When it comes to the issue of what really happened on what was once known as the Foster Ranch, Lincoln County, New Mexico in early July 1947, there are things we know, things we suspect, and things we will probably never know. But, that something happened – something which caused the U.S. Air Force to offer multiple explanations for the event – is not a matter of any doubt at all. It was an incident that clearly concerned elements of not just the military, but the government, too, and to a highly significant degree. Eye-witnesses – both military and civilian – were warned not to talk about what they had seen and / or heard. More than a few of those warnings crossed the line and can only accurately be described as death threats. People were plunged into states of fear. Lives were changed forever; even scarred. Some lives may have ended; as in terminated. It was on July 8, 1947 that the strange event surfaced publicly. Associated Press (among many other news outlets) reported on the startling, then-breaking news:
“The many rumors regarding the flying disc became a reality yesterday when the intelligence office of the 509th Bomb Group of the Eighth Air Force, Roswell Army Air Field, was fortunate enough to gain possession of a disc through the cooperation of one of the local ranchers and the sheriff’s office of Chavez County. The flying object landed on a ranch near Roswell sometime last week. Not having phone facilities, the rancher stored the disc until such time as he was able to contact the sheriff’s office, who in turn notified Major Jesse A. Marcel of the 509th Bomb Group Intelligence Office. Action was immediately taken and the disc was picked up at the rancher’s home. It was inspected at the Roswell Army Air Field and subsequently loaned by Major Marcel to higher headquarters.” The story was quickly picked up not just across the United States, but across the planet, too. In barely no time at all, however, the flying disc angle was blown out of the sky: the whole thing was nothing but a huge, embarrassing mistake. The materials found on the massive ranch – by rancher William Ware “Mack” Brazel – were not the remains of a disc, after all. What had really been found, and subsequently collected and brought to the Roswell Army Air Field, was weather-balloon debris. Or, so the military was careful to try and assure everyone.
With Brazel at the time of the discovery – which had actually occurred days earlier – was a young boy named Dee Proctor. He would go on to be one of the most important people in the Roswell story. We also know for sure that three, key military men, all of whom were destined to become part and parcel of the Roswell affair, were also present at the ranch – and specifically before a veritable battalion was on-site and ordered to recover the massive amount of whatever-it-was. They were Major Jesse Marcel, the intelligence-office of the 509th Bomb Group at Roswell; Captain Sheridan Cavitt, of the Counter-Intelligence Corps; and CIC Master Sergeant Lewis S. “Bill” Rickett. All three were at ground-zero. They all saw the wreckage. Years later Marcel would open up wide on the matter of the debris he saw and collected. Cavitt and Rickett may have seen more than debris. Way more. Possibly bodies, strange bodies. Brazel and little Dee may have seen one or more of those bodies, too.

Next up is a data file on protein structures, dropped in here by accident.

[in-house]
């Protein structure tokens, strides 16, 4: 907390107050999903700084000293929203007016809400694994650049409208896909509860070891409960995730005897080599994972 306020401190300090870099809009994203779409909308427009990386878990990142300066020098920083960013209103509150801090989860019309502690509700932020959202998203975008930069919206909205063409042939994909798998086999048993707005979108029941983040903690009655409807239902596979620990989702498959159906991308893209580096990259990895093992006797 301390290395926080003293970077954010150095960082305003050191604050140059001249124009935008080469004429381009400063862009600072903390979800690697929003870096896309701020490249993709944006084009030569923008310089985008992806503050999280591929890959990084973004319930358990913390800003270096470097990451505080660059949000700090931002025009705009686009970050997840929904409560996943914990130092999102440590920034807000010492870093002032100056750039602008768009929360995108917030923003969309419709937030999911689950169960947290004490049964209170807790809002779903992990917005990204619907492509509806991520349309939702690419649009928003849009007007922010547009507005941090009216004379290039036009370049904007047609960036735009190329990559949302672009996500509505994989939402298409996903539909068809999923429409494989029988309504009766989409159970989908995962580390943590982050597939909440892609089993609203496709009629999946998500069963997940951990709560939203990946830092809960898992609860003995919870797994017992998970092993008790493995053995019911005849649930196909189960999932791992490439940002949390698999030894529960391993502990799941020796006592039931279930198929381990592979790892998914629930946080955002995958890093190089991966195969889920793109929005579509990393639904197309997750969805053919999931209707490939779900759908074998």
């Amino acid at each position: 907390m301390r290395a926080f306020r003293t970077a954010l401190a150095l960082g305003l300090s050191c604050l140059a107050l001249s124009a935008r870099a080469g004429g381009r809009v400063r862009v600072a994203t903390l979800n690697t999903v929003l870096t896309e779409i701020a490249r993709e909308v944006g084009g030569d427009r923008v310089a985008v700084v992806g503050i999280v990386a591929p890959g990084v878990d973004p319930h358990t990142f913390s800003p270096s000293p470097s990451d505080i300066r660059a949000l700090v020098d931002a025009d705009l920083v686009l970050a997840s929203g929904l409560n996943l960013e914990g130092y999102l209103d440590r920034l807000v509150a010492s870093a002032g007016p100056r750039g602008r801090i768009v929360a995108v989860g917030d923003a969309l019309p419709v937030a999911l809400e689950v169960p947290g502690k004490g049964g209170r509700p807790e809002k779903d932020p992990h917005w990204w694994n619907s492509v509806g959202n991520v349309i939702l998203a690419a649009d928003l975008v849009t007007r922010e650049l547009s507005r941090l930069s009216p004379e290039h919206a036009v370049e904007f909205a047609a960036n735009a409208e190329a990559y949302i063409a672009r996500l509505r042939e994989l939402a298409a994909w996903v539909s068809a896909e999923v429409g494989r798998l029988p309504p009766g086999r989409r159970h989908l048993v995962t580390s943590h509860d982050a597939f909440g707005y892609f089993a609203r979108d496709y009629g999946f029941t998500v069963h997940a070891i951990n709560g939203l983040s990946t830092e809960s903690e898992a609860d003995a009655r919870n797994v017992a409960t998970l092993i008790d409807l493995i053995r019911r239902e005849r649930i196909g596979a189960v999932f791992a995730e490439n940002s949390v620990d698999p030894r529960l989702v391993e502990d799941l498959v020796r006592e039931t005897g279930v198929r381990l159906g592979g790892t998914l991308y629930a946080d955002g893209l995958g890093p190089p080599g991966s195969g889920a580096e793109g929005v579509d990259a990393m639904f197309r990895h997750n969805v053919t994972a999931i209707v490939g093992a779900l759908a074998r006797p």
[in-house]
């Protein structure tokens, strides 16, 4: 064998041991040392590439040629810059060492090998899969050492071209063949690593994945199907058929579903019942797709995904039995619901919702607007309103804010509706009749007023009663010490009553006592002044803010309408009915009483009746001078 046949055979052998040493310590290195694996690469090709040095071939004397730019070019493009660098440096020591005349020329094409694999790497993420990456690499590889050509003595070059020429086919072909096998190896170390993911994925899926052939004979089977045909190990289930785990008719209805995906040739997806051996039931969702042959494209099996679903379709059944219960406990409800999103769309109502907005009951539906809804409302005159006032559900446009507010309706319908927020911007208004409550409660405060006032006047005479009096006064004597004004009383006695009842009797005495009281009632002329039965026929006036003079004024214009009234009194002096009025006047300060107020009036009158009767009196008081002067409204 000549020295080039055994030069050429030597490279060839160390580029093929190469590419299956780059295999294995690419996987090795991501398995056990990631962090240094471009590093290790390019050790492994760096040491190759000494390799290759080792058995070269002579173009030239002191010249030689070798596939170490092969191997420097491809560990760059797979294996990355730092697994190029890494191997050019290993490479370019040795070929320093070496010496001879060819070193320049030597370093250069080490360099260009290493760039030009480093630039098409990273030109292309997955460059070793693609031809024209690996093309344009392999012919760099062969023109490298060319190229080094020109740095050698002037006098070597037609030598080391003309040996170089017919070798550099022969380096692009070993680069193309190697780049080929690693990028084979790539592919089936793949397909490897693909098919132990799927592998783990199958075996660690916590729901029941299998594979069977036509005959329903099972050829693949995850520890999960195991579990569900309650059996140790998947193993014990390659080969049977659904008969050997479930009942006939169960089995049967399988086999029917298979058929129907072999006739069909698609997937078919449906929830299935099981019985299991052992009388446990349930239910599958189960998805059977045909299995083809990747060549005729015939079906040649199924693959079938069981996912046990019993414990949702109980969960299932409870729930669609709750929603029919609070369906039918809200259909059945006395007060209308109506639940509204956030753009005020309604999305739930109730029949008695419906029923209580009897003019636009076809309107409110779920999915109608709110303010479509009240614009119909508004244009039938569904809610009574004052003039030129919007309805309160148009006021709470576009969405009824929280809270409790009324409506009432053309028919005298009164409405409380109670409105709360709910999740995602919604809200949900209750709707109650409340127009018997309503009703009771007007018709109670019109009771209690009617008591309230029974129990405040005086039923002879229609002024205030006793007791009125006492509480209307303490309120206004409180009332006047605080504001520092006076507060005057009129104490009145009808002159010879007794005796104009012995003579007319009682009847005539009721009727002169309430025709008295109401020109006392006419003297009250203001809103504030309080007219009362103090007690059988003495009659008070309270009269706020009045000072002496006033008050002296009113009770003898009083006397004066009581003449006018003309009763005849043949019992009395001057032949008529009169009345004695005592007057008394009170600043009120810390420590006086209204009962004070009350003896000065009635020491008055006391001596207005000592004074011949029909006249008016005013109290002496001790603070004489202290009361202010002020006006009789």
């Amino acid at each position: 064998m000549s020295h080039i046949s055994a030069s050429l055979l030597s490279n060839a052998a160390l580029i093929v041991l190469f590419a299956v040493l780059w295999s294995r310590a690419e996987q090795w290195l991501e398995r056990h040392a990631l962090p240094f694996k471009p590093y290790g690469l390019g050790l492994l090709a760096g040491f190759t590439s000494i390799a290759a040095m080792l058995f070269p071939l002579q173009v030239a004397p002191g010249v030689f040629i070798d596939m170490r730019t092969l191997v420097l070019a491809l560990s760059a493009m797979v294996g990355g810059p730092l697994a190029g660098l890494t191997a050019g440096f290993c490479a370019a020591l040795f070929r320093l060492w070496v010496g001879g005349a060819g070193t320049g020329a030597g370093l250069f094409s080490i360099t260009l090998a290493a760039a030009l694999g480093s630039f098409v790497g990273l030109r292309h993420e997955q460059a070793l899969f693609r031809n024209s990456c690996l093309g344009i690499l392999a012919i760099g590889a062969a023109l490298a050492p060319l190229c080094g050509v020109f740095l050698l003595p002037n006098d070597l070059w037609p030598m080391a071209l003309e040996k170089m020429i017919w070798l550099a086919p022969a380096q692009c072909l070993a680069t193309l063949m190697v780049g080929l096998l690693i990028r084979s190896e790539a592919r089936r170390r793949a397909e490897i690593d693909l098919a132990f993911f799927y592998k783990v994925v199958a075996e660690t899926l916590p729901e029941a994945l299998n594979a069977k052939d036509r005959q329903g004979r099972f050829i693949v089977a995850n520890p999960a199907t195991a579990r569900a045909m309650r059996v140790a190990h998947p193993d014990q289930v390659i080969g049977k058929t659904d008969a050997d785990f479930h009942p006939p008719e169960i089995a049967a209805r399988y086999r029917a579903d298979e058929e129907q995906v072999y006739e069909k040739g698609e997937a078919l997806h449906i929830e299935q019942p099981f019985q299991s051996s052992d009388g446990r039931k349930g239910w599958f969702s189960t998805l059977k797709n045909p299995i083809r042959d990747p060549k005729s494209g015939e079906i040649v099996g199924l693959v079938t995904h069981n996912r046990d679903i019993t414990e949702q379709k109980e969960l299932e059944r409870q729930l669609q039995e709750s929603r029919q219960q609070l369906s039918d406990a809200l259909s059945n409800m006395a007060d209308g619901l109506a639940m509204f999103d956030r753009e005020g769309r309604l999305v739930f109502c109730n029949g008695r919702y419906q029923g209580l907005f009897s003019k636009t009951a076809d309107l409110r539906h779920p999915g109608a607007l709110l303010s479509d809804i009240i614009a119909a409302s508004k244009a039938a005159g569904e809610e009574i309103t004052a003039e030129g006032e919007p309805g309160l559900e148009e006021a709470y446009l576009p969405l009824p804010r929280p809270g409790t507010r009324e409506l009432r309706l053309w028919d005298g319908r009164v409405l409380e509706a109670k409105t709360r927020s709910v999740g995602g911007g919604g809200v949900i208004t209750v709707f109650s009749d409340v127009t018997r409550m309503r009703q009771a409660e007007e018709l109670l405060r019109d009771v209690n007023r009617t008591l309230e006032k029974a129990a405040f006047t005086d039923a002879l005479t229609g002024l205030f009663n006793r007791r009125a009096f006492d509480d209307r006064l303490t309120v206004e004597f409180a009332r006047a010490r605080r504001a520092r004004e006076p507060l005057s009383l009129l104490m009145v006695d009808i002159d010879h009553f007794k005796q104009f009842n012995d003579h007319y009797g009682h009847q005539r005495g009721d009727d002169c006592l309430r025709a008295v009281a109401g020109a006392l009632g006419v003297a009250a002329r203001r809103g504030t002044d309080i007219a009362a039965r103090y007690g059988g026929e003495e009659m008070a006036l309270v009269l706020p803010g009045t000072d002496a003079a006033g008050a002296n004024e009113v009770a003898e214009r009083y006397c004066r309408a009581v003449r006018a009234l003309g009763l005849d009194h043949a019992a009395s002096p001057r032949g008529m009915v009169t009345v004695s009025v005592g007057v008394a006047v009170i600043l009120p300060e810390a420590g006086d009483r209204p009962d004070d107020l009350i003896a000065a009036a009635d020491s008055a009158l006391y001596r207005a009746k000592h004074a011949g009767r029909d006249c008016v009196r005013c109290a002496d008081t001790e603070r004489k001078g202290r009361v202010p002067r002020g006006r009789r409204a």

Although research into the Roswell affair didn’t take off big time until the mid-to-late 1970s, the 1960s were not without significance when it comes to the case. For example, in 1966, Frank Edwards’ book Flying Saucers – Serious Business was published Chapter four of the book is titled “Pick Up the Pieces.” Edwards said of the case: “There are such difficult cases as the rancher near Roswell, New Mexico, who phoned the Sheriff that a blazing disc-shaped object had passed over his house at low altitude and had crashed and burned on a hillside within view of the house. The sheriff called the military; the military came on the double quick. Newsmen were not permitted in the area. A week later, however, the government released a photograph of a service man holding up a box kite with an aluminum disc about the size of a large pie plate dangling from the bottom of the kite. This, the official report explained, was a device borne aloft on the kite and used to test radar gear by bouncing the signals off the pie pan. And this, we were told, was the sort of thing that had so excited the rancher. We were not told, however, how the alleged kite caught fire – nor why the military cordoned off the area while they inspected the wreckage of a burned-out kite with a non-inflammable pie pan tied to it.”
Kevin Randle said of Edwards’ version of events: “While the report was essentially correct in a gross sense, the details were nearly all wrong. But the point is that Edwards had exposed the Roswell case to a wide audience in 1966, when the book was published. Nearly everyone ignored the case because of the lack of detail, other than a location in the then small and anonymous town of Roswell.” Only three years later, however, the Roswell story was about to surface again. Not in the pages of a book, or even in the town of Roswell itself. The location was one most would never guess: a certain living-room in England.